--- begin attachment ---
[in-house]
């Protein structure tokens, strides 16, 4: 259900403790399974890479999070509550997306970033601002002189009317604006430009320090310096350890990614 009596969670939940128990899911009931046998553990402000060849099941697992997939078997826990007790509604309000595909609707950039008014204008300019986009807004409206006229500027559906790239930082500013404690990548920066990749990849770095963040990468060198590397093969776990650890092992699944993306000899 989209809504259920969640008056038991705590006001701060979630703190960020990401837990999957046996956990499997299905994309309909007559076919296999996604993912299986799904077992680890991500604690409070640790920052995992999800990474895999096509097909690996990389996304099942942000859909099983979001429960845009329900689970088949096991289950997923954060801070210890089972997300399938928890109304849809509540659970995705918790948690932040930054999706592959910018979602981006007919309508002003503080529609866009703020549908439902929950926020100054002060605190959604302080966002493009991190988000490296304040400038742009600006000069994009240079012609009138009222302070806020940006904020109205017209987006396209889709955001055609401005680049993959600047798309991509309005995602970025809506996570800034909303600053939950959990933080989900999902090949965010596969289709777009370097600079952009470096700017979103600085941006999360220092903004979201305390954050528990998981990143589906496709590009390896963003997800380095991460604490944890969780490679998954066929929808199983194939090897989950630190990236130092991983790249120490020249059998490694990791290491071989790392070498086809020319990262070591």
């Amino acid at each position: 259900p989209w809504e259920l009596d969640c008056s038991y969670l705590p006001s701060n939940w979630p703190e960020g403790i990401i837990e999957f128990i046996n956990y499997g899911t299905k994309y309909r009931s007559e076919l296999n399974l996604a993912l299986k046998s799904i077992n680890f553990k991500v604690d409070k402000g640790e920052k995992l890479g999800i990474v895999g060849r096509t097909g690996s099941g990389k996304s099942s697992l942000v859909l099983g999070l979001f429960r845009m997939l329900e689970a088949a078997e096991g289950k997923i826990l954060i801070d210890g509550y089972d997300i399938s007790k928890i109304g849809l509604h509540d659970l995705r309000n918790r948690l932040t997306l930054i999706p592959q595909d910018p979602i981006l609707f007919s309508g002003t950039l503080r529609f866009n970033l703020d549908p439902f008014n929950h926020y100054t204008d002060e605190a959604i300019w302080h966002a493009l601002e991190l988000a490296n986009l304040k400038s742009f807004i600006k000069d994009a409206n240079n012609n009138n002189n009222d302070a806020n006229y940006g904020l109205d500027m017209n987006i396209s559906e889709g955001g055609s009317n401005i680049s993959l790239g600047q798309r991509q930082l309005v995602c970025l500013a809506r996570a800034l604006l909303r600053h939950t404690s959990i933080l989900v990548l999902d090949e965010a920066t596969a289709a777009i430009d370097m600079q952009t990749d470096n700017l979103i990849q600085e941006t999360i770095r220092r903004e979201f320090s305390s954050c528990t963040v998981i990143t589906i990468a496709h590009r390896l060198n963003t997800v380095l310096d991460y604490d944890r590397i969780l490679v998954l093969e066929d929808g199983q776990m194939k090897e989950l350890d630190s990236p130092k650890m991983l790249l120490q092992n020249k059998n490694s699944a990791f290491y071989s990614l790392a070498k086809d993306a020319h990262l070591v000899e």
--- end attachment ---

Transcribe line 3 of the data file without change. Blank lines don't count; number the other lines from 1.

């Amino acid at each position: 259900p989209w809504e259920l009596d969640c008056s038991y969670l705590p006001s701060n939940w979630p703190e960020g403790i990401i837990e999957f128990i046996n956990y499997g899911t299905k994309y309909r009931s007559e076919l296999n399974l996604a993912l299986k046998s799904i077992n680890f553990k991500v604690d409070k402000g640790e920052k995992l890479g999800i990474v895999g060849r096509t097909g690996s099941g990389k996304s099942s697992l942000v859909l099983g999070l979001f429960r845009m997939l329900e689970a088949a078997e096991g289950k997923i826990l954060i801070d210890g509550y089972d997300i399938s007790k928890i109304g849809l509604h509540d659970l995705r309000n918790r948690l932040t997306l930054i999706p592959q595909d910018p979602i981006l609707f007919s309508g002003t950039l503080r529609f866009n970033l703020d549908p439902f008014n929950h926020y100054t204008d002060e605190a959604i300019w302080h966002a493009l601002e991190l988000a490296n986009l304040k400038s742009f807004i600006k000069d994009a409206n240079n012609n009138n002189n009222d302070a806020n006229y940006g904020l109205d500027m017209n987006i396209s559906e889709g955001g055609s009317n401005i680049s993959l790239g600047q798309r991509q930082l309005v995602c970025l500013a809506r996570a800034l604006l909303r600053h939950t404690s959990i933080l989900v990548l999902d090949e965010a920066t596969a289709a777009i430009d370097m600079q952009t990749d470096n700017l979103i990849q600085e941006t999360i770095r220092r903004e979201f320090s305390s954050c528990t963040v998981i990143t589906i990468a496709h590009r390896l060198n963003t997800v380095l310096d991460y604490d944890r590397i969780l490679v998954l093969e066929d929808g199983q776990m194939k090897e989950l350890d630190s990236p130092k650890m991983l790249l120490q092992n020249k059998n490694s699944a990791f290491y071989s990614l790392a070498k086809d993306a020319h990262l070591v000899e």